People have described Yosemite National Park in many words – magnificent, out of this world, sublime, ultimate place to hike, adventurer’s dream come true etc. The words that have had the most gaping effect on me are the words used to describe this valley on national park service’s website. Yosemite is not just a great valley but a shrine to human foresight. Indeed! People who came before us, the likes of John Muir and others realized the potential of this valley and made efforts towards not only the conservation but its preservation too.

We visited Yosemite towards the end of September 2020 and were blessed with great weather conditions. It wasn’t cold at all and wasn’t hot either. It was pleasant – just perfect! After almost nine months of no travelling, the getaway to Yosemite in perfect weather felt like a blessing from above.

While Covid19 cases were still very much at their peak, we took all the precautionary measures(masks, sanitizers, social distancing) and fortunately remained healthy after our trip ended. What made us realize after coming back from Yosemite was how much we missed travelling and so we got creative and found ways to go for a number of local day trips in Georgia while keeping in mind all the safety measures. People want to go back to normal days but in order for the normalcy to find its footing again, one has to take additional precautionary measures while doing things that keep you or your life going – my takeaway.

Our first leg of the journey was driving from LA to Mammoth Lakes. All the details of this drive and where we stayed has been shared on my youtube channel right here –>

Our second leg of the journey, that was from Mammoth Lakes to Yosemite national park was anything but surreal. Since we were lodging at Mountain Shadows condominiums, Mammoth lakes, the closest entrance to Yosemite was Tioga Pass Entrance via highway 120. It has certainly been one of the most picturesque road trips for me. It is the only entrance on the east side of the park and usually stays open through May till October. During winters make sure to check before heading on this route if it is not closed due to snowy conditions or other reasons.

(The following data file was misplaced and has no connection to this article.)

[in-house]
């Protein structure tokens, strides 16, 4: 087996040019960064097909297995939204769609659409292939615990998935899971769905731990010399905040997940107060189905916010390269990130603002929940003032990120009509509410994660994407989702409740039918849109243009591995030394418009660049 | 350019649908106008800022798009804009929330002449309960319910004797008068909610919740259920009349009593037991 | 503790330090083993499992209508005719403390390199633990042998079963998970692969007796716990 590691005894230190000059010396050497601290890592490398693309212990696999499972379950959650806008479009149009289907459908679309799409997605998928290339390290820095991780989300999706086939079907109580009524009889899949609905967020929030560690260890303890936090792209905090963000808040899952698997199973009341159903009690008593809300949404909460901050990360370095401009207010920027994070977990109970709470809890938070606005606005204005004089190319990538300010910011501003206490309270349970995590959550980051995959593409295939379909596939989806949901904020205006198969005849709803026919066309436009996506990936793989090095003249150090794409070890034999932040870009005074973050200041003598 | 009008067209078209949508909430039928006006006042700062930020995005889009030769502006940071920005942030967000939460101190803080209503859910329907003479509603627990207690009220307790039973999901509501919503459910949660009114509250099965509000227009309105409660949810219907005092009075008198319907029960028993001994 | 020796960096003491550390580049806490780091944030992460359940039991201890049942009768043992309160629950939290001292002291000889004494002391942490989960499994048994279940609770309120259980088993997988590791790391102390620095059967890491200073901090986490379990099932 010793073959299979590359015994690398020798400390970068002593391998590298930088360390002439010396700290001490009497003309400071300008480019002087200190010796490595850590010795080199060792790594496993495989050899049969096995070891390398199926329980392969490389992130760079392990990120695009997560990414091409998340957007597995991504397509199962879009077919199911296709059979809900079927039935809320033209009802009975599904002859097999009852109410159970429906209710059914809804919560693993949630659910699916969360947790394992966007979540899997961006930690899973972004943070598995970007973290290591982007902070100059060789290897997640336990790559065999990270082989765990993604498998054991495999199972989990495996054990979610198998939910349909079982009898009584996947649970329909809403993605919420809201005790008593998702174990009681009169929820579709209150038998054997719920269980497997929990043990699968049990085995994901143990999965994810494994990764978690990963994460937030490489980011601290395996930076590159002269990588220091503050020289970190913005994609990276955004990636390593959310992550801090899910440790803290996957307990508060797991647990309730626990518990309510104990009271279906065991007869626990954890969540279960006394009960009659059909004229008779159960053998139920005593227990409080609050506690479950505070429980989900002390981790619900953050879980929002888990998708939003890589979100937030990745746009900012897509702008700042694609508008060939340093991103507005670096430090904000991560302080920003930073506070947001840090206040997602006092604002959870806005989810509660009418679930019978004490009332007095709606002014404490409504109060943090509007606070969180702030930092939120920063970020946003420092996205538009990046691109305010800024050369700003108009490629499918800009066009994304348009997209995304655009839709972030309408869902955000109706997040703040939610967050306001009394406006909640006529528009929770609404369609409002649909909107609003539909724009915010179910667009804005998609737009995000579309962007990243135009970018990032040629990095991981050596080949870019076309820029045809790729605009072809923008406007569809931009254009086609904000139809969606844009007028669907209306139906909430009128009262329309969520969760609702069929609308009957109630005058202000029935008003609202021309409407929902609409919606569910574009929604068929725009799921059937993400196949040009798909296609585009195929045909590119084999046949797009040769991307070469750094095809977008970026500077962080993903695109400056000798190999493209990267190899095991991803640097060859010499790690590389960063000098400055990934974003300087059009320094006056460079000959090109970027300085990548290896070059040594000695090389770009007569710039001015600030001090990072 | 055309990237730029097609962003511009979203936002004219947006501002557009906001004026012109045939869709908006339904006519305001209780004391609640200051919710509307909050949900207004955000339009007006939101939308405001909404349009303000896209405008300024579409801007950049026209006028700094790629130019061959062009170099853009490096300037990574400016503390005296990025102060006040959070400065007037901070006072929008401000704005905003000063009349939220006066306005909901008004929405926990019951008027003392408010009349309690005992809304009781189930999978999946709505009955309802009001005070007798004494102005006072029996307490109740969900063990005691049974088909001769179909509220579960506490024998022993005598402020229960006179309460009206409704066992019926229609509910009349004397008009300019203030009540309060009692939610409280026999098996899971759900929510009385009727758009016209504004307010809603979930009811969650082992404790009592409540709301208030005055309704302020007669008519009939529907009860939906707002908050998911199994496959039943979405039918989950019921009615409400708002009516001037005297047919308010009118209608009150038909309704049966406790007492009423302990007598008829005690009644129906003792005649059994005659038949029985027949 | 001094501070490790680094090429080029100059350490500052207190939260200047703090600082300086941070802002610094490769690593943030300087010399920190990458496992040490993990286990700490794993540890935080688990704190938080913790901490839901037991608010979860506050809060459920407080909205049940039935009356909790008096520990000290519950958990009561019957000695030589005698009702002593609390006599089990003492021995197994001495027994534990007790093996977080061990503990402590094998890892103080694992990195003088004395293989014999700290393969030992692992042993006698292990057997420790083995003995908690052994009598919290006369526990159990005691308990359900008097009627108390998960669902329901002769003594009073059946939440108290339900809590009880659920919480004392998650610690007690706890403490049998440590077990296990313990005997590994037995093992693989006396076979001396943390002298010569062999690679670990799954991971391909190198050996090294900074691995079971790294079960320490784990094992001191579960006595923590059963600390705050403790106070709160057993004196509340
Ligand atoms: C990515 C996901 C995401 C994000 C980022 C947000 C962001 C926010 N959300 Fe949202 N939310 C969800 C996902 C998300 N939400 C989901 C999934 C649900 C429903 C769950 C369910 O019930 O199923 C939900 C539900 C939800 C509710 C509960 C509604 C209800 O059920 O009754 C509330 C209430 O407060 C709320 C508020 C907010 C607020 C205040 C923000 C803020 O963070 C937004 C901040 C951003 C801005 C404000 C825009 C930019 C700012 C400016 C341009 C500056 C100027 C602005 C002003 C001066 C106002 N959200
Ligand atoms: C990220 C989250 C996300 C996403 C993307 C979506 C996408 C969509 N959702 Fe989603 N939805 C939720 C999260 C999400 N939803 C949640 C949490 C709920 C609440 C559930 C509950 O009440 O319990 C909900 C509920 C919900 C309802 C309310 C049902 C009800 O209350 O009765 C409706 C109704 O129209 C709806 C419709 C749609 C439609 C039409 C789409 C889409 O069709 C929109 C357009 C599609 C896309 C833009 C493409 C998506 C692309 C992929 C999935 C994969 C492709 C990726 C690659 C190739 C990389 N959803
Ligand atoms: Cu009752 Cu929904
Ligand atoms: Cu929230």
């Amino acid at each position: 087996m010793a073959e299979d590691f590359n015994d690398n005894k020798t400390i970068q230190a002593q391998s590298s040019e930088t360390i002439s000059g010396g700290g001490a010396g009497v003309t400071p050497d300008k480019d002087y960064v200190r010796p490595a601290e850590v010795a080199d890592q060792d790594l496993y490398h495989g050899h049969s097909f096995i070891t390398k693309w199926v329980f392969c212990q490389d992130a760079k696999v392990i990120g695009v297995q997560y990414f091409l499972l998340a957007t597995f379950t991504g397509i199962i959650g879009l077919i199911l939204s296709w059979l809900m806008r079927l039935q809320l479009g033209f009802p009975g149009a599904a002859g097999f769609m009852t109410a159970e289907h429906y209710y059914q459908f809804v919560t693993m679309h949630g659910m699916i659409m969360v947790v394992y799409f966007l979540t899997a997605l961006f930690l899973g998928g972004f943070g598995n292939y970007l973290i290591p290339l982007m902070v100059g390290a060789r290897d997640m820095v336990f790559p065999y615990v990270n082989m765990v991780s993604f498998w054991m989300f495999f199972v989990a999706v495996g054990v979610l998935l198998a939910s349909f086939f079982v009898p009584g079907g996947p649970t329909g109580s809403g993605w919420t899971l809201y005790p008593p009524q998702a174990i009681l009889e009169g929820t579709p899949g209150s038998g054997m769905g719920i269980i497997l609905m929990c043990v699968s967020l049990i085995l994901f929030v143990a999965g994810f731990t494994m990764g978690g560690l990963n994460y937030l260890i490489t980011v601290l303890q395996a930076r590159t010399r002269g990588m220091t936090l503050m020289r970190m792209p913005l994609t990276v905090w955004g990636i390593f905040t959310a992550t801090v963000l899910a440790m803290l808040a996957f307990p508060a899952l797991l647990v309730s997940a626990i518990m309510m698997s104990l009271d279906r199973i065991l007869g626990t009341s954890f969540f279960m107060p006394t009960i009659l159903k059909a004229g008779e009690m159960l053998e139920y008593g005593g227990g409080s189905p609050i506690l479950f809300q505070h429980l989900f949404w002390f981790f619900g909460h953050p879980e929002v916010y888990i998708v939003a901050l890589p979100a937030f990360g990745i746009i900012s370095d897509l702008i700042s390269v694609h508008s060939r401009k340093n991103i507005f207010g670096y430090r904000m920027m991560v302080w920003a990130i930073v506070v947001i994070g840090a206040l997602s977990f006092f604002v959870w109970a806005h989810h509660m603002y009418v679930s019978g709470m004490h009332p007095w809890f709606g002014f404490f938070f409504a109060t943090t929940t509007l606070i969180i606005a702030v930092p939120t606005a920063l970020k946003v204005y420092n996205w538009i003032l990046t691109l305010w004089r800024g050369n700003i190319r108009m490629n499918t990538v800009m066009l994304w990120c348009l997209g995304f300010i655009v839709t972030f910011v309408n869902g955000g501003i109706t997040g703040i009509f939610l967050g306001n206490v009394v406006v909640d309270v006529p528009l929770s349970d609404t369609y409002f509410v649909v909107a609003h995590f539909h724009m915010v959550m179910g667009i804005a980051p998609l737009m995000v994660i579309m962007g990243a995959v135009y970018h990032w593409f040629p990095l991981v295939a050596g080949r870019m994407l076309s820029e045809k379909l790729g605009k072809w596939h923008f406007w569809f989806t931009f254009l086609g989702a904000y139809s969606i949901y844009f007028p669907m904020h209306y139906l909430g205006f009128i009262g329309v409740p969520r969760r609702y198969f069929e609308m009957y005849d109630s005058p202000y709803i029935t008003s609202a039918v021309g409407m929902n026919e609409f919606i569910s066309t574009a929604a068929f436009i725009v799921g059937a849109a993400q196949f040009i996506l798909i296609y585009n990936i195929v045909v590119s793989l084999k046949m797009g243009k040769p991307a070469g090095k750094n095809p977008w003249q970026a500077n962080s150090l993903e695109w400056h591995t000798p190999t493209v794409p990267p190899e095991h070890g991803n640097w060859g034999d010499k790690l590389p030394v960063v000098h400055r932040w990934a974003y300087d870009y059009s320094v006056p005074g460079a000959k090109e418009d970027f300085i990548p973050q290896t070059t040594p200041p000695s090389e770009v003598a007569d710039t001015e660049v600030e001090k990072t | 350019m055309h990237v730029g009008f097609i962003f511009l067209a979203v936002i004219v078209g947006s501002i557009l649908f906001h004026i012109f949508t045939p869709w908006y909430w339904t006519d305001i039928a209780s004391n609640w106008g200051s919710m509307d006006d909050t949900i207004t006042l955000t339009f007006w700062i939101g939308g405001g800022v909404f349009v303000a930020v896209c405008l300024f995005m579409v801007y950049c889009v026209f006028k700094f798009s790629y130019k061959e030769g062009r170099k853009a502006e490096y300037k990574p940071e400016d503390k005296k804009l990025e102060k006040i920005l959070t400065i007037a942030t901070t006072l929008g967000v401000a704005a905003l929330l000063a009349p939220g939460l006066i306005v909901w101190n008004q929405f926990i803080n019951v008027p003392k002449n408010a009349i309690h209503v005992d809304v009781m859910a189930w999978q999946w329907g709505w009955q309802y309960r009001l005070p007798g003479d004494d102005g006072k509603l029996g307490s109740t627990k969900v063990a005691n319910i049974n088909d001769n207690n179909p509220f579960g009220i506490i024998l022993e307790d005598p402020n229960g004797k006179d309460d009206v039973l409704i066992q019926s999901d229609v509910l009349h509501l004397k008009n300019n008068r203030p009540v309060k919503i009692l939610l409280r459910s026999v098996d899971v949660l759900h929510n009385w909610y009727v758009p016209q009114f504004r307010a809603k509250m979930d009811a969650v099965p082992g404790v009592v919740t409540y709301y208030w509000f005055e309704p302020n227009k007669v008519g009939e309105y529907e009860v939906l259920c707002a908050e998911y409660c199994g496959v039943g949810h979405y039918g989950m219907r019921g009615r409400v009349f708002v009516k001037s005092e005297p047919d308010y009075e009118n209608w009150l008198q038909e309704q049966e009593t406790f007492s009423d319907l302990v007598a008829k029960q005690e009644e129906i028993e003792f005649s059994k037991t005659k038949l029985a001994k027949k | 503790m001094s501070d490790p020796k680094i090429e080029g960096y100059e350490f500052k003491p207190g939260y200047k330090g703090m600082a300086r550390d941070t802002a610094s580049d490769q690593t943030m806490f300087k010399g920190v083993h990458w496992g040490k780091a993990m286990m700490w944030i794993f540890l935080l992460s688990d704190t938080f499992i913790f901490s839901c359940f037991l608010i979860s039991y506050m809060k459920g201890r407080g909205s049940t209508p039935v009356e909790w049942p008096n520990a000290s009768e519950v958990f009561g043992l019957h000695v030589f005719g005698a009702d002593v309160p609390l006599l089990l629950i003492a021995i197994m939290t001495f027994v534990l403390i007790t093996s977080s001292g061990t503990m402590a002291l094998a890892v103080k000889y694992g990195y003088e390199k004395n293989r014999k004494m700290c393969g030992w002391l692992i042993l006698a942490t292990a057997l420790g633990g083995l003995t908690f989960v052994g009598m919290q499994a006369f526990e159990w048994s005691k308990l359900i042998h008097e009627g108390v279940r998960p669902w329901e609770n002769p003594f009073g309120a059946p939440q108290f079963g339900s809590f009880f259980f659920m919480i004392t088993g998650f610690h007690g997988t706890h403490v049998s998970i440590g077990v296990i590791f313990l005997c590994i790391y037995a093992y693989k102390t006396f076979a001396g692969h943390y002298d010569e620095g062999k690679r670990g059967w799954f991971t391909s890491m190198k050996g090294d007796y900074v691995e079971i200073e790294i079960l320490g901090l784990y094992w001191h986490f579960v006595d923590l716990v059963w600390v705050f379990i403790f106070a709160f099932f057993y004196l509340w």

There are 4 other park entrances that one can use depending on where you are coming from:

  1. Big Oak Flat Entrance – via highway 120 if you are driving from Bay area.
  2. Arch Rock Entrance – if you are coming from San Francisco you can take either target this entrance or big oak flat entrance.
  3. South Entrance – if you are driving from San Diego or LA, you can get to this entrance via highway 41.
  4. Hetchy Hetchy Entrance – via highway 120 and Evergreen Road, one can access this entrance that is on the west side of the park.

If you are visiting Yosemite using any of these entrances, be sure to verify if the route for that entrance is still open or closed due to changing seasons/weather conditions.

While we decided to stay at Mammoth lakes and drive to Yosemite from there, one has multiple lodging options and a variety of lodging options inside Yosemite national park. Right from camping at different campgrounds to glamping to staying at hotels and cabins. Also as far as the hiking trails go you will find a variety of options that you can pick and choose depending on various factors – time you have on your plate, physical fitness(yes, it is quite important) amongst many others. We were a group of 3 adults and one 7-year old super energetic child and had one day to not only hike but also drive back to Mammoth lakes. So we decided to take the John Muir trail leading upto Vernon fall and Nevada fall. Unfortunately around that time the Mist trail(leads to Vernon) was closed so we could see Vernon fall from a distance but we did make it to the top of the Nevada fall. Hiking upto the top of the Nevada fall starting from Mirror lake, which is a 5 mile loop was not the most strenuous hike but taking little breaks in between to catch your breath is highly recommended. I was worried about my son getting tired but thanks to his light bodyweight he was in high spirits throughout while the 3 of us definitely needed to give our old legs some much needed rest here and there.